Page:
A National Wake-up CallBook - 2015
As the son of George Manuel, who served as president of the National Indian Brotherhood and founded the World Council of Indigenous Peoples in the 1970s, Arthur Manuel was born into the struggle. From his unique and personal perspective, as a Secwepemc leader and an Indigenous activist who has played a prominent role on the international stage, Arthur Manuel describes the victories and failures, the hopes and the fears of a generation of activists fighting for Aboriginal title and rights in Canada.Unsettling Canada chronicles the modern struggle for Indigenous rights covering fifty years of struggle over a wide range of historical, national, and recent international breakthroughs.
The history and hopes of Indigenous struggles
From the critics
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"As UN studies have concluded, recognition of our right to self-determination and our land rights are absolutely essential for the survival of our peoples... To Canadians who fear the changes that this will bring to this country, I can only say to them that there is no downside to justice. Just as there was no downside to abolishing slavery, to the winning of equal civil rights for blacks in Canada and the United States, to the emancipation of women. The moves away from the racism and misogyny in the past have only ennriched the lives of all of us. The same will happen when racist doctrines still in force against Indigenous peoples are replaced by recognition of our rights."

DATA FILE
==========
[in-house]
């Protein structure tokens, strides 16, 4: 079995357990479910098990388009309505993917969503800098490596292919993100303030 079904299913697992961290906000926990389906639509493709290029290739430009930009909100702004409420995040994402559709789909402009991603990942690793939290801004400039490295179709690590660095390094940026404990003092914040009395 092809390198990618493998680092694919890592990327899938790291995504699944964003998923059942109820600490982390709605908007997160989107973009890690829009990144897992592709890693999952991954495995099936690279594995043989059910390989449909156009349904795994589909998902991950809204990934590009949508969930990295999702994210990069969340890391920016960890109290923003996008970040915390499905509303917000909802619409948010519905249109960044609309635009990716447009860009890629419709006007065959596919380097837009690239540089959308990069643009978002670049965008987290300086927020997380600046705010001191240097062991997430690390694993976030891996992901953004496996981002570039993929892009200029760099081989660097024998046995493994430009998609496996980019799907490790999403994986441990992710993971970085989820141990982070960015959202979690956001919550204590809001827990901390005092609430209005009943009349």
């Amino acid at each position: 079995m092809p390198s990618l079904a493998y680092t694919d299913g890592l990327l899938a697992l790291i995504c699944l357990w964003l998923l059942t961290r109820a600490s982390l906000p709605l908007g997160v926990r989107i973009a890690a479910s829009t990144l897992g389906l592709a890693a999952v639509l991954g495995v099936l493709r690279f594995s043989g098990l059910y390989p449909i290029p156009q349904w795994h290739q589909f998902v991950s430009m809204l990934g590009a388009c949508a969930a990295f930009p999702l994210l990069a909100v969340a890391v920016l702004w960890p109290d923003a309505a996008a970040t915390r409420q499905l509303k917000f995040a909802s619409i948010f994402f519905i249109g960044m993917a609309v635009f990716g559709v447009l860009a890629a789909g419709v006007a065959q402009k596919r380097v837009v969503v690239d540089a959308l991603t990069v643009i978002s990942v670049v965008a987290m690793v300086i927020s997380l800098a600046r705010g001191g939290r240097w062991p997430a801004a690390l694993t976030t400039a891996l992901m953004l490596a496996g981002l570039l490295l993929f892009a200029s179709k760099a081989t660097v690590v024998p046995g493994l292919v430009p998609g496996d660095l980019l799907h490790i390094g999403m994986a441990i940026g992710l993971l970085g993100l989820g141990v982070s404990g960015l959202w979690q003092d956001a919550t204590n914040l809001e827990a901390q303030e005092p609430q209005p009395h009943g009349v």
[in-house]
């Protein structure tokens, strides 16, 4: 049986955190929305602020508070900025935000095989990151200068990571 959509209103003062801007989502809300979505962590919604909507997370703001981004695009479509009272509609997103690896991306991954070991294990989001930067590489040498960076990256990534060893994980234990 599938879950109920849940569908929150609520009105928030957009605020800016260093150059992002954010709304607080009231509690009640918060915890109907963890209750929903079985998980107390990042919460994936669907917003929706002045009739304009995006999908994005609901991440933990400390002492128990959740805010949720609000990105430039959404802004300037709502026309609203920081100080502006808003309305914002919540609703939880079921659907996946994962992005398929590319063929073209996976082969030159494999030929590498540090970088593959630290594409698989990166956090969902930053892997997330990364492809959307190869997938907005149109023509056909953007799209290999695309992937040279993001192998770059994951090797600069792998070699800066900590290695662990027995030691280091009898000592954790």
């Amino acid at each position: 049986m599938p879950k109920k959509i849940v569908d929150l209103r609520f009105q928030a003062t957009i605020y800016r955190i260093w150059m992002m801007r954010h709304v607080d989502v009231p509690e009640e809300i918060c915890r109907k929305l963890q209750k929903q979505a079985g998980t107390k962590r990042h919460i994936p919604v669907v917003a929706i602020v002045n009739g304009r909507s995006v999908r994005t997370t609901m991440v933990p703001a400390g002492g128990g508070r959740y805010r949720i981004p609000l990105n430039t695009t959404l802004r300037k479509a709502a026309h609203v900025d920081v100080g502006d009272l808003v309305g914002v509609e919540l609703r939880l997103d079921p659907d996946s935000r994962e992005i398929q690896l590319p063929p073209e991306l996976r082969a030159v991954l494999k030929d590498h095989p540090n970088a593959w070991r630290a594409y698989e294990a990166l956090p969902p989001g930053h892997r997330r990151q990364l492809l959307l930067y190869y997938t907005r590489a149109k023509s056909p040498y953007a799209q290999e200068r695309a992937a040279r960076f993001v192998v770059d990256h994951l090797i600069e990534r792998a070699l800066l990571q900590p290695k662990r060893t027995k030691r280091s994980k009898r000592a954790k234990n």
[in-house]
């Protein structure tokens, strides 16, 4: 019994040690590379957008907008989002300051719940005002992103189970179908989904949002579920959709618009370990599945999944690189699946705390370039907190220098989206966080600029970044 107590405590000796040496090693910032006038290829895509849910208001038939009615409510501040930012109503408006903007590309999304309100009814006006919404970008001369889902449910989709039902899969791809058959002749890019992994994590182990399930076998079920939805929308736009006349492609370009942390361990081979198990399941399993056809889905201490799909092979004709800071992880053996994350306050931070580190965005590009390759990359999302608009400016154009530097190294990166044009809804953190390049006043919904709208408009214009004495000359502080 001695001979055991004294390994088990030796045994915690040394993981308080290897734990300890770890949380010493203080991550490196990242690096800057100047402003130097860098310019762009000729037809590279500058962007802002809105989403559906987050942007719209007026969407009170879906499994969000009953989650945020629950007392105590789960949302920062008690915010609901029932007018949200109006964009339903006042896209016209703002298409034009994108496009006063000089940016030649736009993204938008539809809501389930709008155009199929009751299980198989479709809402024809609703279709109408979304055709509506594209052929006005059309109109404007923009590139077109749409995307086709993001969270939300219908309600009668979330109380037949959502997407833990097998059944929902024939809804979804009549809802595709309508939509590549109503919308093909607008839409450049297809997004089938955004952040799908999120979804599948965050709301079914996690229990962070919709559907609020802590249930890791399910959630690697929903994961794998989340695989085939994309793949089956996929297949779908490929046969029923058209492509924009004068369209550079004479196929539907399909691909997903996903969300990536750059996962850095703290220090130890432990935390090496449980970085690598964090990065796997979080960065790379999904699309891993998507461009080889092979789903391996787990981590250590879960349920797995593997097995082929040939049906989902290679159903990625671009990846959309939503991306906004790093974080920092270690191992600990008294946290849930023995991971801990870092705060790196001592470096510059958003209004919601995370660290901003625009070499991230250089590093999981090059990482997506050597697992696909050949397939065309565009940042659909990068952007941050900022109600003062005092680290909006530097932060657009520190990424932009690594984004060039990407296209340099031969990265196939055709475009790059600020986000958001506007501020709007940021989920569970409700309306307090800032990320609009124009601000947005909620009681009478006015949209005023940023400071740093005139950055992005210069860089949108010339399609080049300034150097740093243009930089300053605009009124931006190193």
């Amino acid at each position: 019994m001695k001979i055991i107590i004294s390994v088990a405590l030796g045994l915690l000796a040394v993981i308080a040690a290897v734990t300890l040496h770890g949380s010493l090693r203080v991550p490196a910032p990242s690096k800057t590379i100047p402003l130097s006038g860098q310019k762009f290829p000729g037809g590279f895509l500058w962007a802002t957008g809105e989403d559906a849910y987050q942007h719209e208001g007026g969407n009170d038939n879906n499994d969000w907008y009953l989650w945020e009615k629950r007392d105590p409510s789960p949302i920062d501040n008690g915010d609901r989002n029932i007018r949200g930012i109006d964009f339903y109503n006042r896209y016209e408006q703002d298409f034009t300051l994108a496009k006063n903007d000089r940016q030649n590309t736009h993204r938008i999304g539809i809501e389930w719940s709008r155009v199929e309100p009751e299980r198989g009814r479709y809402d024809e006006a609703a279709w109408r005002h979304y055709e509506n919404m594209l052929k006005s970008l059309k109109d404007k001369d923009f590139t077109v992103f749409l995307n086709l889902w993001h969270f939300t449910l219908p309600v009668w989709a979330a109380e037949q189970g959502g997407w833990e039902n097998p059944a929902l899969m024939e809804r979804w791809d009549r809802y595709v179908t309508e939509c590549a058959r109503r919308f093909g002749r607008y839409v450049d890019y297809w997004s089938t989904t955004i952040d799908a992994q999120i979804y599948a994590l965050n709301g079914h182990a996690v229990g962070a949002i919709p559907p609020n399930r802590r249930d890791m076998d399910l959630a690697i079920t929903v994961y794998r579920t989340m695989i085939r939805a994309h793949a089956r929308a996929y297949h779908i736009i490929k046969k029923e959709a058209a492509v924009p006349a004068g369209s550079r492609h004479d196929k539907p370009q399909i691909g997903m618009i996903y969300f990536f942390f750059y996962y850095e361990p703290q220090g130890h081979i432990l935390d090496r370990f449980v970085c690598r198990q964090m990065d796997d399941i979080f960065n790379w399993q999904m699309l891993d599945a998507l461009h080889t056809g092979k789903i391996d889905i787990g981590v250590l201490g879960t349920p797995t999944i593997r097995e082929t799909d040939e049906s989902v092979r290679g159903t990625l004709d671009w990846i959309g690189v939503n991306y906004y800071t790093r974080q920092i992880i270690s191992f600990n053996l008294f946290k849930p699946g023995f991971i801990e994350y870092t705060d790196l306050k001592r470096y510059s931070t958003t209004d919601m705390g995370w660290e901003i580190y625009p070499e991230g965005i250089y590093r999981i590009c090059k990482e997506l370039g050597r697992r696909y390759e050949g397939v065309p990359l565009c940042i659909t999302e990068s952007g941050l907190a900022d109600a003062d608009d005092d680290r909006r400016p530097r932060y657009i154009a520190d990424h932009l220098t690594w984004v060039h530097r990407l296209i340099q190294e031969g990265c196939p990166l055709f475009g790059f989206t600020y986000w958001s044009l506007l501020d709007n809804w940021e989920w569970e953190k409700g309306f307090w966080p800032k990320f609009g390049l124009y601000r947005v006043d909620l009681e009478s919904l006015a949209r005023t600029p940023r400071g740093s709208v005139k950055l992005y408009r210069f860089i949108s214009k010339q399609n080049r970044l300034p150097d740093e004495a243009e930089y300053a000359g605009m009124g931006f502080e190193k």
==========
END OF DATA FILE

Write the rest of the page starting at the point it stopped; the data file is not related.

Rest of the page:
"In the fall of 2013, the UN sent its special rapporteur on the rights of Indigenous peoples, James Anaya, to Canada to review the status of Indigenous peoples within the country's borders. As he was leaving the country, Anaya observed that the gap in well-being between Indigenous peoples and Canadians was not narrowing, and that Canada was heading toward a crisis with its Indigenous peoples. The world sees the coming train wreck if the government does not begin to take our title and rights to our lands seriously."
"According to the tenets of the doctrine of discovery, all that Europeans had to do to expropriate the lands in a region was to sail past a river mouth and make a claim to all the lands in its watershed. Our lands...were transformed into a British "possession," not only without our consent and without our knowledge, but also without a single European setting foot on our territory."
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